And then there’s a musician—and I cannot do music, I love music but I’m not a musician—and it’s two sisters and they’re in a band together called CocoRosie. Their aesthetic is very like creepy, feminine, and ethereal and that’s kind of the aesthetic that I hope is conveyed in a lot of the work I create. Those are two artists in particular that I draw a lot of inspiration from, as of recent at least. I think a lot also comes from conversations with people in my community and my friends. I also coach and teach youth poetry over at Mattie Rhodes. I learn constantly from those students and the conversations I get to have with them.

[Autumn]: So going back to that idea of audience interaction, how do you want the audience to interact with your work? How do you want them to respond and what does that dynamic look like?

[Madison]: My background in performance first started through slam poetry. I still host and coach slam poetry, but I don’t really slam myself that much these days. When I’m hosting, we’ll say “Poetry is a conversation” and I still believe that even outside of slam. We tell people to snap or clap when they like something—to interact with it. I think that was my first access point with performance and it allowed me to find an entryway. I think for a long time I was like, “Oh, I like writing but I’m not a writer,” or “I like poetry but I’m not a poet.” It kind of gave me an access point to hold onto it a bit more for myself and feel like part of the community, even if I didn’t feel comfortable including myself in it yet—like because of imposter syndrome or whatever it is that every artist feels. I think that remains continuous.

In all of my work I try to remind people that they are not alone because that is how I found art. I felt like I was super alone and sty was a way for me to feel connected to people and feel less alone in my story. I think regardless of what kind of performance I’m doing or if someone’s reading a book of mine or whatever it might be, that they feel like their story is important and their story matters. Even if they’ve not experienced the direct story that I’m conveying through my work, we’ve all experienced sadness of some kind or happiness or joy or heartbreak or whatever it is—you can at least relate on an emotional level. Conversations and dialogue occur from that and create access points and doorways into art in general.

[Autumn]: What brought you to Kansas City?

[Madison]: I moved to Kansas City in December of 2015 so I just hit my three-year mark recently. I moved here for an art residency program called Transform Arts and it was for two years. I originally applied with the New York program—because they’re in New York, KC, and Paris. But the year I applied they weren’t sending artists there unless you had to be there for your art, which was like ballet or Broadway—which is not what I’m doing. So they were like “We’re not sending any artists to New York, so how about KC?” and I was like what the heck is in Missouri? But I wanted to get out of Texas because I’d lived there my whole life and it was a paid residency for two years, so I said okay. So I moved here and started the residency that January but I ended up quitting it three months early so I could start at Charlotte Street.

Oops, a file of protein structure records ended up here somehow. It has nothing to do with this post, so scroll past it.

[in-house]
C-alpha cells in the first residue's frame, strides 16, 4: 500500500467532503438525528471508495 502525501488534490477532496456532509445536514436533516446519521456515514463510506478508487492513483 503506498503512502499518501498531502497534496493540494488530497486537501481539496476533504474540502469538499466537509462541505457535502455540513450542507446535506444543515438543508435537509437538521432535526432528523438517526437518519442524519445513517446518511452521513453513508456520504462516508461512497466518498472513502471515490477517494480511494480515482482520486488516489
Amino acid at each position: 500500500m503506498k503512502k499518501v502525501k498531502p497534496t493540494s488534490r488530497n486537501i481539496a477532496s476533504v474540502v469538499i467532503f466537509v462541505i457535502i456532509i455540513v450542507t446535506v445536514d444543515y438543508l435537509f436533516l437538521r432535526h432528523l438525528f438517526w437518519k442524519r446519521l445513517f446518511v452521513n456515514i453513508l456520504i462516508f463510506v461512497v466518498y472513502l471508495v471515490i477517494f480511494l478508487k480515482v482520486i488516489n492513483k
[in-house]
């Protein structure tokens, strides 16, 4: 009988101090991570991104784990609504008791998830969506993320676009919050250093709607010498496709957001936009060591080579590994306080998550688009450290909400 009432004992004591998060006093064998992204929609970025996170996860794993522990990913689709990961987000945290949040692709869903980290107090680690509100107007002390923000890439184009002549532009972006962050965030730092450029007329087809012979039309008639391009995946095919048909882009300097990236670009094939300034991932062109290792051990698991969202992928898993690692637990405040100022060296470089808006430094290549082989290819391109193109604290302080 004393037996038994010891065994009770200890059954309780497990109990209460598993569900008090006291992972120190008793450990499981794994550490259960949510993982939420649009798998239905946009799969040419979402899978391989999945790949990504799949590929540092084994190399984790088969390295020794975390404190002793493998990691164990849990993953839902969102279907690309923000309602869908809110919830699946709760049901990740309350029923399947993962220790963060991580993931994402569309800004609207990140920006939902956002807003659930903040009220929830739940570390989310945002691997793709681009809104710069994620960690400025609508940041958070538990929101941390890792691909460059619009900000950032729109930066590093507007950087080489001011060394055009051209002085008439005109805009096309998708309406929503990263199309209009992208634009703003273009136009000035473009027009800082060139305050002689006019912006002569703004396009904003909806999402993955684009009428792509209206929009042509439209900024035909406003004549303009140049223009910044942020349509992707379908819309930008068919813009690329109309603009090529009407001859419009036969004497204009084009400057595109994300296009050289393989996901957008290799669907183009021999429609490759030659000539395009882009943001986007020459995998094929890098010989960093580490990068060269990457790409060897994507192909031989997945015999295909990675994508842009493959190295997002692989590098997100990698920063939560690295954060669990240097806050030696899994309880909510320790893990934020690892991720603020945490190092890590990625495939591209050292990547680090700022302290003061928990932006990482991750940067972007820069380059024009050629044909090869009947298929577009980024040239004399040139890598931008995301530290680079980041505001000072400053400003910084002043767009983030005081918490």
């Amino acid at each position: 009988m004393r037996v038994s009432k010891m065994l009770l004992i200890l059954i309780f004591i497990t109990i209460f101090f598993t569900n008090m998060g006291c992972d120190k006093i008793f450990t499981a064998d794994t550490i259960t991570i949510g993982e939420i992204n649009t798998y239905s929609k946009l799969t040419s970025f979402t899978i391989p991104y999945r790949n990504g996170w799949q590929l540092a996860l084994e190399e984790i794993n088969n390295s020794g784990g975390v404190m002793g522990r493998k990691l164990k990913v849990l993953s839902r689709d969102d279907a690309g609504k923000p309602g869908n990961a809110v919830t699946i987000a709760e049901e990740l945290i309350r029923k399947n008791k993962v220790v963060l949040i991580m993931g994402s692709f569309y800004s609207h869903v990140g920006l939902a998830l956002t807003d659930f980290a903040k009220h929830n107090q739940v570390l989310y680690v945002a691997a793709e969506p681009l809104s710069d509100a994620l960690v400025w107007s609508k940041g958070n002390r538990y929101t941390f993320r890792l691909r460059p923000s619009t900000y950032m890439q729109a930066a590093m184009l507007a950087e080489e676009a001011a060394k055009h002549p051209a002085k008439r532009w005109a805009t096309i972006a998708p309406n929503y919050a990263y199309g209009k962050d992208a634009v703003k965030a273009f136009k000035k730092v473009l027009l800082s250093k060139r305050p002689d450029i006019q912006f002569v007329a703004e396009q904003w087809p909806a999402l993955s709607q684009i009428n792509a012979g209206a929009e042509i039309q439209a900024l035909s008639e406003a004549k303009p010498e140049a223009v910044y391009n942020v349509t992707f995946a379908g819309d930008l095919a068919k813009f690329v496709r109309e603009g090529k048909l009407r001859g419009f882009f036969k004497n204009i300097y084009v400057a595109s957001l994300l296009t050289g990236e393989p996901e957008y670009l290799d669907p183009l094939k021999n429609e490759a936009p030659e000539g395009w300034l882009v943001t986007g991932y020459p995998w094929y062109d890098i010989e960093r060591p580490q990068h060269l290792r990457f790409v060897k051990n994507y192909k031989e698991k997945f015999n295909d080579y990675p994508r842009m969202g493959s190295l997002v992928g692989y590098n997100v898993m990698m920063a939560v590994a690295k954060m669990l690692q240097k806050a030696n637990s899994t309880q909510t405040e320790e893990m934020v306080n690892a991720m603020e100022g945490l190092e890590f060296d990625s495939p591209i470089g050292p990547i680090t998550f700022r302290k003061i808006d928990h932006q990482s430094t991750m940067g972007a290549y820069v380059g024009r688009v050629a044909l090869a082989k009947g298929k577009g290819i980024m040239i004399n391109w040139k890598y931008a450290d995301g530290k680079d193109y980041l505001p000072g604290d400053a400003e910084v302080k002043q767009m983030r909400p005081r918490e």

[Autumn]: What makes this residency different from that one, anything in particular?

[Madison]: So the other residency was paid, but it didn’t include a studio space. I mean you could use your money towards a space if you wanted to, but for me coming in as a writer I don’t necessarily need a studio space. As time went on I realized I kind of did need a studio space but I also didn’t really know how I’d use the space or if I could justify the payment for it. I think it’s been nice to have this residency because it’s also given me access to the performance room and I’ve been able to pick the brains of other visual artists. I think it’s really allowed me to push some of my explorations because there are so many other artists around me in this one space. It’s given me permission I guess, just permission to explore and permission to expand upon what I already wanted to do but was too timid to otherwise explore by myself.

[Autumn]: In what ways have you seen your work grow or change within the past few years?

[Madison]: It’s changed a lot actually within the last few years, which is really exciting to see. I did a couple of poetry tours and they were pretty fun but I kept feeling, “What’s next?” I was already itching for more. I think the initial step started with a one-woman show I did in November of 2017 and kind of just getting to see and think about other places where poetry can exist instead of just a page or just an open mic. How do we make poems exist in people’s bodies or in a tapestry or whatever it is? Also, letting people find their own poems. I think all of our stories are poems and how do we create those access points for people to experience and find validation in their own stories… one of my favorite quotes, I actually have it written on here, it’s from W.H. Auden: “For poetry makes nothing happen,” and it continues on, but one of the last lines is “It survives… a way of happening, a mouth.” And I think that summarizes how I want poetry to exist. Poetry itself isn’t the thing; it is the avenue to get to where we need to be. I think that’s a big motivating factor in a lot of the work that I do.

Madison Mae continues to push boundaries and explore beyond the ordinary. Immerse yourself in her work on April 20 at Open Studios. Come to experience her heart and soul and leave learning something new about yourself.